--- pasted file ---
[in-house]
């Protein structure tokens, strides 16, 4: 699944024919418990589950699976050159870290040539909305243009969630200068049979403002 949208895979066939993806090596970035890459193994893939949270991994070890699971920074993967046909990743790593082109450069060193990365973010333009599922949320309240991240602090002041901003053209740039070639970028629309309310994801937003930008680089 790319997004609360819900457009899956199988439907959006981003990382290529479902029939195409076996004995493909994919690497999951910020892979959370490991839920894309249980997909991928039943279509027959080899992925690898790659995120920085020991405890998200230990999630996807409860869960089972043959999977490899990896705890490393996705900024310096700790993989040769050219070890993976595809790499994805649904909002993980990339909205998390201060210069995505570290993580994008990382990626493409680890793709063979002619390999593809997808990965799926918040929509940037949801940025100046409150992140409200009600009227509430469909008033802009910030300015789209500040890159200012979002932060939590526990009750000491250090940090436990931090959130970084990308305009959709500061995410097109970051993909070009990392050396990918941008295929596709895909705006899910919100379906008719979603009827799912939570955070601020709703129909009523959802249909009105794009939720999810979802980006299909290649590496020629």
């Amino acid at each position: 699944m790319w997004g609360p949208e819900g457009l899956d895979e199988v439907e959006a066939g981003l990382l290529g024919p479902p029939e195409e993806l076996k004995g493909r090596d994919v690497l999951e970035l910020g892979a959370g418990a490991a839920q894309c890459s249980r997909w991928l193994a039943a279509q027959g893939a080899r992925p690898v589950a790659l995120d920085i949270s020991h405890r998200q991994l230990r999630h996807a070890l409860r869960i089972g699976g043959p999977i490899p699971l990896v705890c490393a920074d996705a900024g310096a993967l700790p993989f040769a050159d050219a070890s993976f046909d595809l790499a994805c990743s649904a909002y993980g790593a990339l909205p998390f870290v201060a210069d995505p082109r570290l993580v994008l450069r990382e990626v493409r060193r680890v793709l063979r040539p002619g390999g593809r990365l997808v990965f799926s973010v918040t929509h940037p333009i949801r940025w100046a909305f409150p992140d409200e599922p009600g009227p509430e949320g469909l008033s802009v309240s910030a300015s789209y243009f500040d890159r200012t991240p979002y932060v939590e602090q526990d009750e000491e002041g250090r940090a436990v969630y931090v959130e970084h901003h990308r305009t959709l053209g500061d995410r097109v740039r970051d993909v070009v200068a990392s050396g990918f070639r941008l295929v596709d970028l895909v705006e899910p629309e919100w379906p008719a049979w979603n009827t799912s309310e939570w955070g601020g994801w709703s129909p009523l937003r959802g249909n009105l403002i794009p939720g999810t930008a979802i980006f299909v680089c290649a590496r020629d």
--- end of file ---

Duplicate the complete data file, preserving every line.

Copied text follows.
[in-house]
């Protein structure tokens, strides 16, 4: 699944024919418990589950699976050159870290040539909305243009969630200068049979403002 949208895979066939993806090596970035890459193994893939949270991994070890699971920074993967046909990743790593082109450069060193990365973010333009599922949320309240991240602090002041901003053209740039070639970028629309309310994801937003930008680089 790319997004609360819900457009899956199988439907959006981003990382290529479902029939195409076996004995493909994919690497999951910020892979959370490991839920894309249980997909991928039943279509027959080899992925690898790659995120920085020991405890998200230990999630996807409860869960089972043959999977490899990896705890490393996705900024310096700790993989040769050219070890993976595809790499994805649904909002993980990339909205998390201060210069995505570290993580994008990382990626493409680890793709063979002619390999593809997808990965799926918040929509940037949801940025100046409150992140409200009600009227509430469909008033802009910030300015789209500040890159200012979002932060939590526990009750000491250090940090436990931090959130970084990308305009959709500061995410097109970051993909070009990392050396990918941008295929596709895909705006899910919100379906008719979603009827799912939570955070601020709703129909009523959802249909009105794009939720999810979802980006299909290649590496020629």
């Amino acid at each position: 699944m790319w997004g609360p949208e819900g457009l899956d895979e199988v439907e959006a066939g981003l990382l290529g024919p479902p029939e195409e993806l076996k004995g493909r090596d994919v690497l999951e970035l910020g892979a959370g418990a490991a839920q894309c890459s249980r997909w991928l193994a039943a279509q027959g893939a080899r992925p690898v589950a790659l995120d920085i949270s020991h405890r998200q991994l230990r999630h996807a070890l409860r869960i089972g699976g043959p999977i490899p699971l990896v705890c490393a920074d996705a900024g310096a993967l700790p993989f040769a050159d050219a070890s993976f046909d595809l790499a994805c990743s649904a909002y993980g790593a990339l909205p998390f870290v201060a210069d995505p082109r570290l993580v994008l450069r990382e990626v493409r060193r680890v793709l063979r040539p002619g390999g593809r990365l997808v990965f799926s973010v918040t929509h940037p333009i949801r940025w100046a909305f409150p992140d409200e599922p009600g009227p509430e949320g469909l008033s802009v309240s910030a300015s789209y243009f500040d890159r200012t991240p979002y932060v939590e602090q526990d009750e000491e002041g250090r940090a436990v969630y931090v959130e970084h901003h990308r305009t959709l053209g500061d995410r097109v740039r970051d993909v070009v200068a990392s050396g990918f070639r941008l295929v596709d970028l895909v705006e899910p629309e919100w379906p008719a049979w979603n009827t799912s309310e939570w955070g601020g994801w709703s129909p009523l937003r959802g249909n009105l403002i794009p939720g999810t930008a979802i980006f299909v680089c290649a590496r020629d």